said, "We've decided we want to work with you. With all of the
nutrition people, the medical people, we always end up in the same
place. We realized, we are the problem, and we want to fix it."
She went on to say that her daughter has certain diseases that are not
going away, and they were not inherited from her or from her husband.
Nobody knows how to help them. So whenever something like that happens,
I think, we are definitely getting our name out there, and people are
Mike: That's an opportunity for tremendous positive influence. I
understand that you also have students attending from all over the
United States and even around the world. That seems unusual, that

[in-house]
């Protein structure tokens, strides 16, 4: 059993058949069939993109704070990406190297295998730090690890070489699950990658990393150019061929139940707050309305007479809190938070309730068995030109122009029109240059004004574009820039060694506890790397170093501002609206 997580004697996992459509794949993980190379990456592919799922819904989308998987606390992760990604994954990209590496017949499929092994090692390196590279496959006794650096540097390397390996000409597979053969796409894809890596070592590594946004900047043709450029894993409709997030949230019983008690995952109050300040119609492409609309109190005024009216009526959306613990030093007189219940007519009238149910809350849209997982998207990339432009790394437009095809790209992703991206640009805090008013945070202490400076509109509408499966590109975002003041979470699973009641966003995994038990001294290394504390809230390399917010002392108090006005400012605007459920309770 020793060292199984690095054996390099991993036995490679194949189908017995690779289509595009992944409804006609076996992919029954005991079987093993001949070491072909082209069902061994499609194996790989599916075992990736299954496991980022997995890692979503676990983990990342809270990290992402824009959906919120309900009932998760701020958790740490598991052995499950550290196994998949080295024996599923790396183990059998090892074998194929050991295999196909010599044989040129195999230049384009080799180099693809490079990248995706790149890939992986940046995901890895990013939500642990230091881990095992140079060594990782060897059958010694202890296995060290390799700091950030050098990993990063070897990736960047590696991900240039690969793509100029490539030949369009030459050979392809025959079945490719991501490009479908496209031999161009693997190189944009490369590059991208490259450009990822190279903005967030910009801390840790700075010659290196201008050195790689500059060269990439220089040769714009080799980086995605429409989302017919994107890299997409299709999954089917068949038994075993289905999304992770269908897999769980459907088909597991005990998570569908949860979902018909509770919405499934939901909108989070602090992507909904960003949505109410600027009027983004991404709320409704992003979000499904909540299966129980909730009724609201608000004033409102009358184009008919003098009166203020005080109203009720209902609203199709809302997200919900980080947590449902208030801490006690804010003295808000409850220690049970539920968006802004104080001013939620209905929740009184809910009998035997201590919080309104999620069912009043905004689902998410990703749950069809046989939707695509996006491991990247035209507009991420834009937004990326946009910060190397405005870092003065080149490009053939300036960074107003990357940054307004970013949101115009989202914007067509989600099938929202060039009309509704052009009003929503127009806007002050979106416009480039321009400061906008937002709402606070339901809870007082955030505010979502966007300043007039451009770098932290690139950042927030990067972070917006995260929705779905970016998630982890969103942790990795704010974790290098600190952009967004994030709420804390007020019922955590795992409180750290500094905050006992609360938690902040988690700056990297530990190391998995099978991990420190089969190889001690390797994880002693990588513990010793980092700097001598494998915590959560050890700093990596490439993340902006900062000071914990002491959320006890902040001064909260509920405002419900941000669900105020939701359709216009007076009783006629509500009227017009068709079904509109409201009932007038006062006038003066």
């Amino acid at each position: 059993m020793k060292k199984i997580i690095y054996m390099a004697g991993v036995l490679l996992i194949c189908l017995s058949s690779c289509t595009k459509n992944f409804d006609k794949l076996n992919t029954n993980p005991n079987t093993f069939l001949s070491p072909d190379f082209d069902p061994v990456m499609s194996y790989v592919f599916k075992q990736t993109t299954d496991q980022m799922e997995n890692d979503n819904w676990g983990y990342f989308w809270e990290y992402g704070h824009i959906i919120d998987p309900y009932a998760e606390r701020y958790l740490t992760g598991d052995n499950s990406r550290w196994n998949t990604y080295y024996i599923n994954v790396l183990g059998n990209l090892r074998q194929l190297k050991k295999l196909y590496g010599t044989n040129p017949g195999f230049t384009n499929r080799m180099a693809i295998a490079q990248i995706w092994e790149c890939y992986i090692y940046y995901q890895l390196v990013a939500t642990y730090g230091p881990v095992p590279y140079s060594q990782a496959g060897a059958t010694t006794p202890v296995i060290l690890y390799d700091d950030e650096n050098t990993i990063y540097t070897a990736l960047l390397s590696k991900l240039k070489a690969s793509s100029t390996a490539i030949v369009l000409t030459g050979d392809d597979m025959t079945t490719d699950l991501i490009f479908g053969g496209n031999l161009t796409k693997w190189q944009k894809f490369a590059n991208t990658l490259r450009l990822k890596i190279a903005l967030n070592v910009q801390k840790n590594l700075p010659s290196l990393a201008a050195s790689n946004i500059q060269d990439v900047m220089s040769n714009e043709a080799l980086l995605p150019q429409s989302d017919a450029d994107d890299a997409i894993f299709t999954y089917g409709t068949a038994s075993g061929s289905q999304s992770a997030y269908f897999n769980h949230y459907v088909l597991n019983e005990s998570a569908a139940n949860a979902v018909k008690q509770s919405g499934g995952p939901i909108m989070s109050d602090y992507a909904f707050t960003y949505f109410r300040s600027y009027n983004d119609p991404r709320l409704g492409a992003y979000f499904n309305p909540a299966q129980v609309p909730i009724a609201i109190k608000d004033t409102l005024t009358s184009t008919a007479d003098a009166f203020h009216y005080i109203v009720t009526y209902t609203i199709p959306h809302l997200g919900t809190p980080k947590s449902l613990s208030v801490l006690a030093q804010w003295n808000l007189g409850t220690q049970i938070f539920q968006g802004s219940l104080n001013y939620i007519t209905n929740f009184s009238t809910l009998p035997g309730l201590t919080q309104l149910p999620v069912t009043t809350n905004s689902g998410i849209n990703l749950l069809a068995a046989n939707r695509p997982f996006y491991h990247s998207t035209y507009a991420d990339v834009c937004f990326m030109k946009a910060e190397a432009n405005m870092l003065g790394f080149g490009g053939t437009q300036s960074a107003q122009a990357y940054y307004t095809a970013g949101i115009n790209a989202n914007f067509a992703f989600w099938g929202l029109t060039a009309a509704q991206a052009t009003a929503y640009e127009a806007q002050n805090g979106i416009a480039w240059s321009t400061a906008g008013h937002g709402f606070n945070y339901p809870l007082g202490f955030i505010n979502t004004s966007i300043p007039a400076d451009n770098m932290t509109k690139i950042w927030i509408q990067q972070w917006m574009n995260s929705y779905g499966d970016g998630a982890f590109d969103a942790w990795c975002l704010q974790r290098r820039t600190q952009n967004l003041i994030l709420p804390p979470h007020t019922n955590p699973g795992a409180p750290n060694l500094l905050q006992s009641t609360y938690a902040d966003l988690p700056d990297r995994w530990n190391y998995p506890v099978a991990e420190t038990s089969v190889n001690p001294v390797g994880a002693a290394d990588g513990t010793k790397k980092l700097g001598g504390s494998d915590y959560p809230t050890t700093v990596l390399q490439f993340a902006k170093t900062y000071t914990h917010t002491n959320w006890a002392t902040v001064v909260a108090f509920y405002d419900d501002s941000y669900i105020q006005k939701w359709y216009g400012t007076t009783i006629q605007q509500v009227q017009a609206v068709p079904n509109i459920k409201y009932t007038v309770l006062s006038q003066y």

people would fly to New York to attend classes. What's the explanation
Joshua: People are hungry for this information. People
understand that there is a global crisis looming. Some of it is
environmental, some of it is nutritional, and some of it is political.
On the nutritional side, many people see us as the future of nutrition.
If we can get this message out, then instead of seeing rising health
problems, we can find a lid, and then gradually get people to be
healthier. We have a lot of people coming in from Europe, Asia and
South America. We're all spiritual beings in a material world, so at
some point you wake up, like you did, and you're like, "Okay, I get it.
I want to dedicate my life to who I am and what I'm about, and have no
separation between my work and my spiritual practice. All is one." When
people get that, then they mobilize themselves, and they do what they
We give huge discounts to people. There's a $2,000 reduction in tuition
for people traveling from overseas and anyone who has to travel more
than 500 miles to get here within the United States gets $1,200 off. We